The theory of the Invisible Hand is the driving force behind the success of free market economies. The concept is simple yet very powerful. If each consumer is free to choose what to buy, and each producer allowed to choose freely what to sell and how to produce it, the free market will automatically settle on a set of important variables like price, quality, quantity, and allocation of resources such that all participants, and society, benefit.

And the free market does this impersonally and without a centralized authority to guide the process.

The best thing about the free market is that it creates affluence for many with little cost even to a few. Can you imagine life today without access to the information available with a simple search on Google? Billions of people benefit in countless ways from products like Google developed in the free market. And, most of these products are available for us to use free of charge.

The market system is also very impersonal. It separates economic incentives from political and personal views and protects people from being discriminated against in their economic activities. For example, we don’t know nor care about the religion or nationality or race or color of the people who run Google. We only care about how much we benefit from the use of the product. Similarly, the people at Google don’t care what religion or race benefits from the product as long as they profit from their efforts.

The only thing that matters in a free market is that eventually, everyone benefits from the production and free exchange of goods.

That is the magic of free markets.

An exchange controlled by the government, on the other hand, brings distortions and inefficiencies like price and wage controls, subsidies, tax discrimination, excise and duty benefits to certain industries, etc.. Since exchange is not voluntary it always benefits one group at the expense of another. A minimum support price on agriculture products, for example, may help the farmer but it hurts the consumer. A subsidy or tax benefit to a particular industry provides a competitive advantage to that industry, but, at the expense of taxpayers, consumers, and other industries.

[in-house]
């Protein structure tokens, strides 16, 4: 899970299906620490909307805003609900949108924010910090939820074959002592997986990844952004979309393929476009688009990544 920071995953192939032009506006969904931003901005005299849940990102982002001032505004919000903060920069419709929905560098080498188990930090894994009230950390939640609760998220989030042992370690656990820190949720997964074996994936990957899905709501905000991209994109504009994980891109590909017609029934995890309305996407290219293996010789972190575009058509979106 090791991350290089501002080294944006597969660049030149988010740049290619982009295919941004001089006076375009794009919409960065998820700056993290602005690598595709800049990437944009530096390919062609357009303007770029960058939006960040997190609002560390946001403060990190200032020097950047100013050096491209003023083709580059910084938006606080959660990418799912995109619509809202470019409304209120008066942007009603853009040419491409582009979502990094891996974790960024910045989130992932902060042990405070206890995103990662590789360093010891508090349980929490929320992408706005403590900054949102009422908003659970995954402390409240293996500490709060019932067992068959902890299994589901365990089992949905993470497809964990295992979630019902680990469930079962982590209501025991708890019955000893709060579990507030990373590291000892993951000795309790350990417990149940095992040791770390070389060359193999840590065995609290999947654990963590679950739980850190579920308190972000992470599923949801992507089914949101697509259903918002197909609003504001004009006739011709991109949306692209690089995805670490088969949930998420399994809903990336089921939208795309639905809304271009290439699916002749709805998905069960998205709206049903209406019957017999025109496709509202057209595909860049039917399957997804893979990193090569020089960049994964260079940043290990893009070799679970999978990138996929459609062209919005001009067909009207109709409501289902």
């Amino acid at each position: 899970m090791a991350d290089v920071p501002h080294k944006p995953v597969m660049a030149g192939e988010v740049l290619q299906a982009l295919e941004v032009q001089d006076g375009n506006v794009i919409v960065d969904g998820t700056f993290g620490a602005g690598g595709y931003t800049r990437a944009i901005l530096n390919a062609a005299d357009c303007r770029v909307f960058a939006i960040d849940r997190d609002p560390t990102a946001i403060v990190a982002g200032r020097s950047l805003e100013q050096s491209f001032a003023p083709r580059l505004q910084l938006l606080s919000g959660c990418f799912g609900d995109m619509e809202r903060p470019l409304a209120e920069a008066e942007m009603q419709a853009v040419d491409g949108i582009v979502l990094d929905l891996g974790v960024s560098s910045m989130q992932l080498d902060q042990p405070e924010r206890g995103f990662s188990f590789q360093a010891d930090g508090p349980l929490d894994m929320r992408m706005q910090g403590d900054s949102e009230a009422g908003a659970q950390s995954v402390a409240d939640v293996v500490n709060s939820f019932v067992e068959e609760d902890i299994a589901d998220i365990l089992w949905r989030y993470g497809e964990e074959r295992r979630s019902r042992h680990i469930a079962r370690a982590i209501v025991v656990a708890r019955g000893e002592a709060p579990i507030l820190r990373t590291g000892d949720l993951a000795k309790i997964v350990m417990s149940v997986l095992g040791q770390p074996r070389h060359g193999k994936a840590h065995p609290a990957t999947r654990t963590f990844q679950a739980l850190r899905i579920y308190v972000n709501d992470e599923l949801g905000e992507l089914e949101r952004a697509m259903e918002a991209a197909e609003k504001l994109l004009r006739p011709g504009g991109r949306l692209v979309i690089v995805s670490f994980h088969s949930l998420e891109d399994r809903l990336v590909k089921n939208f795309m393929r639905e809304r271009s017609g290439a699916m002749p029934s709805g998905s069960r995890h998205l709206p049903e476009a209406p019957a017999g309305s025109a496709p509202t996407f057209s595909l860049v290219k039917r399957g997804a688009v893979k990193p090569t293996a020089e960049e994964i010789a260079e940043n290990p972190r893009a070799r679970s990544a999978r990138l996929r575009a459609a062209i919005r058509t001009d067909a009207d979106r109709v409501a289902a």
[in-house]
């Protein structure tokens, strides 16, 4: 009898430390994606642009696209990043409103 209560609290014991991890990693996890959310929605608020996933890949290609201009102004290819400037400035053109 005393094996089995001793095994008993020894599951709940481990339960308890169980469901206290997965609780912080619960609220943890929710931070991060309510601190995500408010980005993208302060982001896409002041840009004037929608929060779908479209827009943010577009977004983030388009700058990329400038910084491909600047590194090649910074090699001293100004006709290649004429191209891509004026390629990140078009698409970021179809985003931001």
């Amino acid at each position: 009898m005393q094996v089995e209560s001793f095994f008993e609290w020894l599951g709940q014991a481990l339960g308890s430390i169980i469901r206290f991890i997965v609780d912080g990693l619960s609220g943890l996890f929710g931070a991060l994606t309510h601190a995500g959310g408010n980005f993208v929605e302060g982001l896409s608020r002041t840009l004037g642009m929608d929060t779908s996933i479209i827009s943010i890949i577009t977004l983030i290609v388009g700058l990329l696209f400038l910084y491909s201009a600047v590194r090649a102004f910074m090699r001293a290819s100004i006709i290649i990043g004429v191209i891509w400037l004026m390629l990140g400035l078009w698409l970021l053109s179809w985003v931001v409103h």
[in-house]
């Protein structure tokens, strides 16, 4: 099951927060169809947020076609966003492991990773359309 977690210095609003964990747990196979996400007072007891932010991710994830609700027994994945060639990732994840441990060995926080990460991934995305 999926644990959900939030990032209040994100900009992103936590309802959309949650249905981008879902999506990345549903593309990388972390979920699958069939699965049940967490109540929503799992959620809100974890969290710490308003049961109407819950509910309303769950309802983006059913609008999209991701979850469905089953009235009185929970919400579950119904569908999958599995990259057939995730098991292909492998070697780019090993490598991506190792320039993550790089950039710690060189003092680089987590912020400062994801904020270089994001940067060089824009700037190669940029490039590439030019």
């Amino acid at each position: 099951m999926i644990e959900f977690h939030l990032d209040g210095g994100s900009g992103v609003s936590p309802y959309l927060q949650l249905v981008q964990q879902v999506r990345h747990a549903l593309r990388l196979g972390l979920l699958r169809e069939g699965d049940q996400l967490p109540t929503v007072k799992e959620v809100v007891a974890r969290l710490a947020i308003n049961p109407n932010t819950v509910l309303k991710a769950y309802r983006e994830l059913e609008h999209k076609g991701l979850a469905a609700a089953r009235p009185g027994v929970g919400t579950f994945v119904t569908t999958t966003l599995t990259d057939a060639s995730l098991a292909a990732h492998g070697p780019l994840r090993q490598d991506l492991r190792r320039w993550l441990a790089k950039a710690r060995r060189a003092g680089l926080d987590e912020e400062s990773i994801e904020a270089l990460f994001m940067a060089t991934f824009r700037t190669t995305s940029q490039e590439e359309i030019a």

The reason why the government cannot create a voluntary exchange is that it does not produce anything of any value. Can you think of a great movie, a great play, a great song, a great piece of art, a great invention, a new product, a disruptive technology that was developed by a government?

Probably not, because almost everything of any value that we have today was developed in the free market in response to creative people trying to make their lives better. The greatest achievements of mankind have come from the efforts of individuals and not from a central planning committee or a government bureaucracy.

The debate between free market capitalism and government regulated socialism is now over.

And free markets have won.

If you have a problem or want to produce something of value, don’t count on the government to deliver it. Go to the free market, and in there you will find people willing to expend their labor and capital to solve those problems.

The price mechanism:

What makes a free market function efficiently, moving resources around to their most productive use? How does the free market adjust so quickly to remedy excesses and shortages?

The key is the mechanism of prices.

Prices don’t just tell us how much something costs at the store: prices pull together all the information available in the economy: about what consumers want, how much they want, and how to most efficiently produce those goods. Resources of production ( land, labor, capital, ideas) respond to the information contained in prices and move accordingly towards where they are in the shortest supply and away from where they are least required.

To illustrate this let’s go back to the example of the pencil.

What happens if the demand for pencils increases? The store keeper, seeing the opportunity, raises the price of pencils, and orders more. This sends a signal to existing producers to supply more pencils because it provides them the possibility of more revenue and increased profits. The demand for cedar wood goes up, and the loggers in Oregon, in turn, hire more labor to cut more cedar trees, the copper and graphite mines and rubber plantations increase their output, and so on.

As if by magic all the resources needed to meet this increase in demand materialize automatically without the direction of a central authority.

Eventually, the increased demand for resources puts upward pressure on the price of these resources and the cost of labor, saws, wood, graphite, copper, rubber, etc. all increase as a result. As a result, the cost of making the pencil goes up. In response to this, its demand falls, and the system again adjusts the production of wood, graphite, rubber, etc. accordingly.

All this happens without a central planner or a government committee sending orders to ratchet production up or down. The price system conveyed all the information required to allocate resources to make pencils.

The price mechanism also works to purge the system of inefficient producers. It pushes out the old to make way for the new–the creative destruction of the market. Kodak was a huge conglomerate with 145,000 employees and revenues of almost $ 16 billion in 1996. But it declared bankruptcy in 2012 because it failed to counter a drop in film sales with a strategy towards digital cameras.